INTERVIEWS, REVIEWS & RELATED ARTICLES
The Independent APRIL 26, 1998 - by Phil Johnson
AMBIENT: NOW THAT'S WHAT I CALL MUSIC FOR AIRPORTS
The idea of music that you don't actually have to listen to is a remarkably attractive one. But until Brian Eno's album Music For Airports was released twenty years ago, it was an idea largely restricted to the banalities of muzak. Eno's "ambient" music, originally released on the aptly named Discreet label, created a wonderfully reassuring nursery-world - a womb with a view, even - in which, inspired by the "furniture music" of Erik Satie, the banality of muzak was transformed into luxe, calme et voluptee, and the confines of the lift became the comfort of Matisse's easy chair.
What the music was about - inasmuch as music is ever about anything - seemed to be the shifting patterns of light in space, and the shifting focus of the subject who was perceiving them. This was the perfect low-attention-span music: the sound of a piano heavily laden with melancholy reverb echoing in an empty room, with synthesizers providing delicate colour-wash effects over the top.
Twenty years on, and Music For Airports has just been recorded again, by the New York new-music group Bang On A Can. The sounds originally produced - at least partially - by synthesizers are duplicated by what the group describes as "living people in real time". As no score existed, the music was painstakingly transcribed from the record and then rearranged for the six members of the group, plus additional musicians. On Friday afternoon, the egghead music press and guests were bussed out to the cool, calm and collected architectural space of Sir Norman Foster's Stansted Airport terminal to hear BOAC (the group are apparently unaware of their acronym's old upwardly-mobile associations) perform live in the departure lounge. "Cor, this is an ambient airport isn't it?" said Robert Wyatt, who arrived with Brian Eno, and who was credited as a co-writer of one of Music For Airports's four tracks. Eno also had time for a quick word with me: "Do you mind moving?" he said. "I'm afraid these seats are reserved." BOAC then performed the music from the album.
Eno, via a record-company spokesman, had encouraged us to walk about the airport, which was exactly the kind of place the piece was composed for in the first place. Most opted, however, to sit and watch the incredibly delicate movements of the group as they performed on piano, keyboard, cello, double bass, guitar and percussion. The quiet burble was occasionally overlaid by the ringing of mobile phones and the rumble of passing flight announcements, along with the ambient squeak of the odd luggage trolley. On the airport concourse, further away from the source of the music on the airport concourse - deep, you could say, in the very belly of the ambient beast - what remained of the sound was a lovely kind of aural phosphorescence, a glass harmonica hum that added immeasurably to the beauty of the building and the calm and order necessary to the airport routine of waiting around. All your senses seemed keener. You watched with wrapped attention as a blue-clad bevy of stewardesses glided across the floor in strangely synchronised movements, and listened intently as a Becky Furness-Cook was asked to please contact the airport information desk. Even the hubbub of everyday conversation seemed to be transformed because of the music's faint presence at the edge of consciousness; it was almost like being in church. Only a school party of children en route to Belfast seemed immune to the music's spell. But then, they seemed entirely oblivious to the mood of the airport itself. The last of the four pieces was so moving, it almost ceased to be ambient at all. The clarinet and mandolin textures summoned up a kind of Celtic twilight, pushed ever eastwards by the Indian-sounding glissandi of the cello and double bass. A photocall followed, with the musicians and Brian Eno standing under the silent tick of the digital clock. Then came the genuine surprise of an encore, Everything Merges With The Night from Eno's album Taking Tiger Mountain By Strategy.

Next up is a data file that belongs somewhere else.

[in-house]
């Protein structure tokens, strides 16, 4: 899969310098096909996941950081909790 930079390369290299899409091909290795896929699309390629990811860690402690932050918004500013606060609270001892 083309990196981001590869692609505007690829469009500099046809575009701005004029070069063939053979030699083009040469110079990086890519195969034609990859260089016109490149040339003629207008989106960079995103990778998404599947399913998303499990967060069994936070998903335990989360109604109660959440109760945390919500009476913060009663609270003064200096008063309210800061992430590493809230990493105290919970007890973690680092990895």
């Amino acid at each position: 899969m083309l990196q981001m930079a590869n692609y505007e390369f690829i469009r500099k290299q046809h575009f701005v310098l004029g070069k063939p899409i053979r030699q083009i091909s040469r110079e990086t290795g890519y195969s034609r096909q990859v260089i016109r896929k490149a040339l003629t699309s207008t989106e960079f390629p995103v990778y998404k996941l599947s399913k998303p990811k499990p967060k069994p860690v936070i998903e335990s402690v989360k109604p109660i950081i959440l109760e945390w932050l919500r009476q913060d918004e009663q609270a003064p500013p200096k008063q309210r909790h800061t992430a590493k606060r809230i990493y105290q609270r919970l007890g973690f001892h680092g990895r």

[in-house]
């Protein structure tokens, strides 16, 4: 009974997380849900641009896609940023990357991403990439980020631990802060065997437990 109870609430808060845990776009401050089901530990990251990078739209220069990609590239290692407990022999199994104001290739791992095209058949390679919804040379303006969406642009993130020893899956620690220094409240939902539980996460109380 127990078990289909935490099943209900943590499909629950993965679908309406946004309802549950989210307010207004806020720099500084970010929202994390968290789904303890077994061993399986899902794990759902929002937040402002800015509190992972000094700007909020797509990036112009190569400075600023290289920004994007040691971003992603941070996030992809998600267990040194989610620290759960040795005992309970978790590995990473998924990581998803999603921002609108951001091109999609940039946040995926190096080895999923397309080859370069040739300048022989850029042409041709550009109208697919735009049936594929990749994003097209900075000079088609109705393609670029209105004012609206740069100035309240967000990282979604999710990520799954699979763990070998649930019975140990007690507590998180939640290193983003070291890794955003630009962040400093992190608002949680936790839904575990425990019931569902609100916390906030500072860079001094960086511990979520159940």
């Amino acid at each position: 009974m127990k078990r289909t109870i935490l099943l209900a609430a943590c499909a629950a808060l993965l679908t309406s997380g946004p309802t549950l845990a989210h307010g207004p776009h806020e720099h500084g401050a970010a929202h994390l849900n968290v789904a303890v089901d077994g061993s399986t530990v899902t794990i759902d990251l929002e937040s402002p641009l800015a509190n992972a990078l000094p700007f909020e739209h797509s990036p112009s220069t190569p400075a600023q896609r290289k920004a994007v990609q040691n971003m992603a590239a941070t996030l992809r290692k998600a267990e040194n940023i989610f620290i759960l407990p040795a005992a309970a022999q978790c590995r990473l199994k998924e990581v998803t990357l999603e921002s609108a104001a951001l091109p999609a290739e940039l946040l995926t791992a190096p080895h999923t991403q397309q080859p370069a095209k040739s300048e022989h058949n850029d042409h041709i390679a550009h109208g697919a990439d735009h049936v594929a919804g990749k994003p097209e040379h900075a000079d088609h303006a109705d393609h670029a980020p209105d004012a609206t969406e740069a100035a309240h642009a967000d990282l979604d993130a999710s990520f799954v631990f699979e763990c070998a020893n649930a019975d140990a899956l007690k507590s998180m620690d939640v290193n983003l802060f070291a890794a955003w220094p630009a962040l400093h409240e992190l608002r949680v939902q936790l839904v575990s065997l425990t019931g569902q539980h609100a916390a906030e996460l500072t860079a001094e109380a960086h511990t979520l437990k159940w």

But the final verdict must come from the men who were filling the cash machines by the smoking area. "There's some music over there and it's actually very pleasant," said one. "I think they're using a synthesizer," said his colleague. "No," said the first man with an air of authority. "It's a xylophone, actually."